I've read many similar studies about the various risks of the Ferber Method (ala: "Cry It Out"), it's definitely something to consider if anyone intends to use the method. It seems like they're really scientifically breaking it down and finding more and more dangers to it every year.
I tried that method for a couple days and hated it. It just wasn't for me or my son, we both cried the whole time and it went against every motherly instinct I have. We have co-slept from the day L was born and love it. So why fix something that isn't broken?
I wrote about my experience with co-sleeping here for NYC Moms Blog and also often mention it on my blog, Dagmar's momsense.
That's funny. I didn't let my first cry it out, and we regretted that, still regret it to this day. My second cried it out, and he goes to sleep faster than I can close the door! I wish my first could go to sleep by himself. He'll probably be one of those kids with insomnia and problems in college. :)
I do not agree with the cry-it-out method. There may be times when you cant figure out why baby is crying and you just hold them until they calm down, but i cant imagine not responding at all. Intuitively it feels like it would be damaging. I have a friend whose baby is a few months younger. Sometimes i call and the baby is crying in the background. I ask if everything is ok and she says that he doesnt want her to hold him, he just wants to cry so she lets him. I didnt think a baby would make the choice to not have contact and a response to their crying. I know I dont like to be ignored and I shut down and feel bad in a group that does not value my presence.
I've never attempted to let my baby girl cry it out. Whenever she cries, I hold her and tell her I love her. I think it's important to support your baby, so they feel loved and cared for. I know that is how I like to be treated when I'm crying...rather than be left alone.
When it comes to putting her down to sleep, (as I've read articles that imply letting a child cry themselves to sleep equals longer and more sound sleeping...) I nurse her down every night and have never had a problem with her falling asleep and staying asleep doing it that way. My calm and deep breathing calms her and before I know it, she's nodded off.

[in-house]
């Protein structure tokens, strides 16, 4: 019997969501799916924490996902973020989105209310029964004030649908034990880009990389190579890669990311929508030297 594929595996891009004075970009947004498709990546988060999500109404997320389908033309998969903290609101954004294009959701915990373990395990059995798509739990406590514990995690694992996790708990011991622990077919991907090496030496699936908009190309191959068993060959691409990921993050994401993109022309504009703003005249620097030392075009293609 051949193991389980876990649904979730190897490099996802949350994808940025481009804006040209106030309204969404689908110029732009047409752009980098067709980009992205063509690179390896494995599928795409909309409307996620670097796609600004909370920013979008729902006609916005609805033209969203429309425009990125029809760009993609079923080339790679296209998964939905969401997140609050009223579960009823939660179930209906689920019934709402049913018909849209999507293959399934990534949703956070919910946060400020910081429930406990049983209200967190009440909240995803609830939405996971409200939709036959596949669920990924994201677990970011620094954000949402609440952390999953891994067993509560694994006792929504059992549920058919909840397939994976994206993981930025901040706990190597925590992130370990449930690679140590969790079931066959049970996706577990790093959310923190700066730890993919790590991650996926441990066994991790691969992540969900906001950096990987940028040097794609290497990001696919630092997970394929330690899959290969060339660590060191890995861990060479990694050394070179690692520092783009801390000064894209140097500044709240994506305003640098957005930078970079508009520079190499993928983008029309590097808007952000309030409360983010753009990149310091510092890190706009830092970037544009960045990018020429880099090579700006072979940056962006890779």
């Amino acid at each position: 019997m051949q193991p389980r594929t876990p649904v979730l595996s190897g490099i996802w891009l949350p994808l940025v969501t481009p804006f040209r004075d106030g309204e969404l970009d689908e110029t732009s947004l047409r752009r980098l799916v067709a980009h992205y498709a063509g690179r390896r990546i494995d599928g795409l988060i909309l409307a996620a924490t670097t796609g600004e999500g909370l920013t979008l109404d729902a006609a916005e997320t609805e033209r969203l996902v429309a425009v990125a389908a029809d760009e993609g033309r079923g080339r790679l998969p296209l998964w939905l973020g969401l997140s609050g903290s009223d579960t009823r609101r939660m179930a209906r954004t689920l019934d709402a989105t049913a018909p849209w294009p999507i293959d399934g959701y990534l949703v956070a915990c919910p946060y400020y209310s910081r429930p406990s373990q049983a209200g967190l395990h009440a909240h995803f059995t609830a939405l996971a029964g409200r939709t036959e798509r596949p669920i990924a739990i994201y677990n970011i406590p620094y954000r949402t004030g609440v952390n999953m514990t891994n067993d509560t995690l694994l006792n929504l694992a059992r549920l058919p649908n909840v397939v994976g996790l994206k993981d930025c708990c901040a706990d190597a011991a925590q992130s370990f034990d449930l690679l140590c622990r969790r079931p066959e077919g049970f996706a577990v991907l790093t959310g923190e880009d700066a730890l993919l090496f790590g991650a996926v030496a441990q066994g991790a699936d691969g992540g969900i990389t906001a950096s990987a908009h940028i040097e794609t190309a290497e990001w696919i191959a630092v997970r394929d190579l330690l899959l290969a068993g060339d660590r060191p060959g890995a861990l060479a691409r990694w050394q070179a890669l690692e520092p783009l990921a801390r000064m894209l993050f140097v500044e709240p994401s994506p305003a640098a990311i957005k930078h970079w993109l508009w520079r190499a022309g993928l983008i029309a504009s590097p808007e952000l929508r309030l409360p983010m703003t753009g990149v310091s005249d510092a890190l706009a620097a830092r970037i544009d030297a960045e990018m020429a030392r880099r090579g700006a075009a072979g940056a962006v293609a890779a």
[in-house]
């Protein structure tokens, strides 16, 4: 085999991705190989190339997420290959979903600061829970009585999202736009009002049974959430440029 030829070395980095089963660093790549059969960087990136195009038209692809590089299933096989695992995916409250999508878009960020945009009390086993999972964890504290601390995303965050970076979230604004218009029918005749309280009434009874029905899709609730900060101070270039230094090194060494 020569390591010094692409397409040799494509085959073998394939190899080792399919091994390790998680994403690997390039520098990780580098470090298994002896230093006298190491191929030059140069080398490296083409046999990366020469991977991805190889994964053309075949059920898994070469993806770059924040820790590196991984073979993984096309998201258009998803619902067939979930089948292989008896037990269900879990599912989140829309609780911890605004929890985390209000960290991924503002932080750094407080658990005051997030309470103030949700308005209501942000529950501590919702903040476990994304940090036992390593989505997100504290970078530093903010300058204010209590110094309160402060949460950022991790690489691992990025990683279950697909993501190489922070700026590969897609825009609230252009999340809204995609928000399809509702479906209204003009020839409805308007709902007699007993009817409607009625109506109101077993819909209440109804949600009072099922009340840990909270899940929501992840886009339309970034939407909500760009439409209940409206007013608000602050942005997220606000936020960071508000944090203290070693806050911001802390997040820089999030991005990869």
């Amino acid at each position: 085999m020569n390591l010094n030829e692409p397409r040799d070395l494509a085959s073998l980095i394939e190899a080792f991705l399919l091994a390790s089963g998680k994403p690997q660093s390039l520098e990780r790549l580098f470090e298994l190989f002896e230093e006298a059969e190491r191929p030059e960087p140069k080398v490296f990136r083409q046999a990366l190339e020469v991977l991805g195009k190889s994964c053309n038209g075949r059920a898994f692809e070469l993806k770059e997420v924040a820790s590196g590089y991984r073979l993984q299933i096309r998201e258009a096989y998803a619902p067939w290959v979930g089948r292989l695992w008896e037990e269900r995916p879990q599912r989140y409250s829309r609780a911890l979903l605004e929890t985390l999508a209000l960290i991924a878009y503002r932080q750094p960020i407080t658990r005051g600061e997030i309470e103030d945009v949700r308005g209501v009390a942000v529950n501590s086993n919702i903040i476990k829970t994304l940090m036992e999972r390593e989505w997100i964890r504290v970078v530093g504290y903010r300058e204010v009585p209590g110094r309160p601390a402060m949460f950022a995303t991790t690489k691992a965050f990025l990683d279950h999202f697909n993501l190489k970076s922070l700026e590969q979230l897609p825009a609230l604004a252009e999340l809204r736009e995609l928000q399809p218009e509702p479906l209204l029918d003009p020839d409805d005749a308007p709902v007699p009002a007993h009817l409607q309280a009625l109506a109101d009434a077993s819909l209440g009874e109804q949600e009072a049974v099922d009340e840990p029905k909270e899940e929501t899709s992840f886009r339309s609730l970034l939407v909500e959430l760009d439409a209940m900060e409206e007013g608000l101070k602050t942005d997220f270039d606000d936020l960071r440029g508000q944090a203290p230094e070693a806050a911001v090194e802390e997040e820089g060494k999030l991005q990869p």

I like this approach and won't do it any other way for my future children.
CIO method and as well as other baby "training" methods (ie: Ezzo) can destroy breastfeeding relationships. Even the AAP takes a stance against these methods. Listen to your babies! They are communicating in the only way they know how. To ignore those first attempts at communication has lasting effects. Studies show these babies cry more, nurse less and are less independent as older children. Just imagine if you were a baby and you cried out for someone to hold you and your were ignored, you'd eventually give up. Do we really want our babies to give up trying to express themselves?
Hmm, my sister was reading this article, and she said she thinks they are talking about different things...and OLDER children. I would nurse my babies to sleep when they were little, and we did co-sleeping, but when they get old enough to learn to go to sleep on their own, it absolutely DOES NOT harm them, in my humble opinion, to learn how to self-soothe and how to get to sleep without mommy and daddy spending all night up with them. Little babies should not be left unattended, and they frequently are in orphanages, etc. On the other hand, many friends have terrible nights with their 7, 8, 9 year olds, who never learned how to go to sleep by themselves.
I am not a fan of CIO. I never did it with my daughter and had a terrible experience when my ex-mother in law went against my wishes and did it one day. I arrived to pick her up and her clothes had been changed. Turns out, the MIL thought that she needed to cry it out so she left her lay in a pile of poo that ran all the way up her back and into her hair for over an hour!! She didn't get to baby sit again after that. My ex (following his mothers guidance) let his 1 year old son cry it out, only to find that he was crying because his leg had become lodged between the bars of his crib and he'd been struggling to free himself for, you guessed it, more than an hour. He actually had a sprain and contusions and it delayed his walking. Babies cry for a reason. They can't communicate in any other way. There is a difference between crying to have needs met and a temper tantrum. Under a year old, you can count on the former being the reason for the noise. I've heard people suggest that babies are manipulating them etc and that is just silly.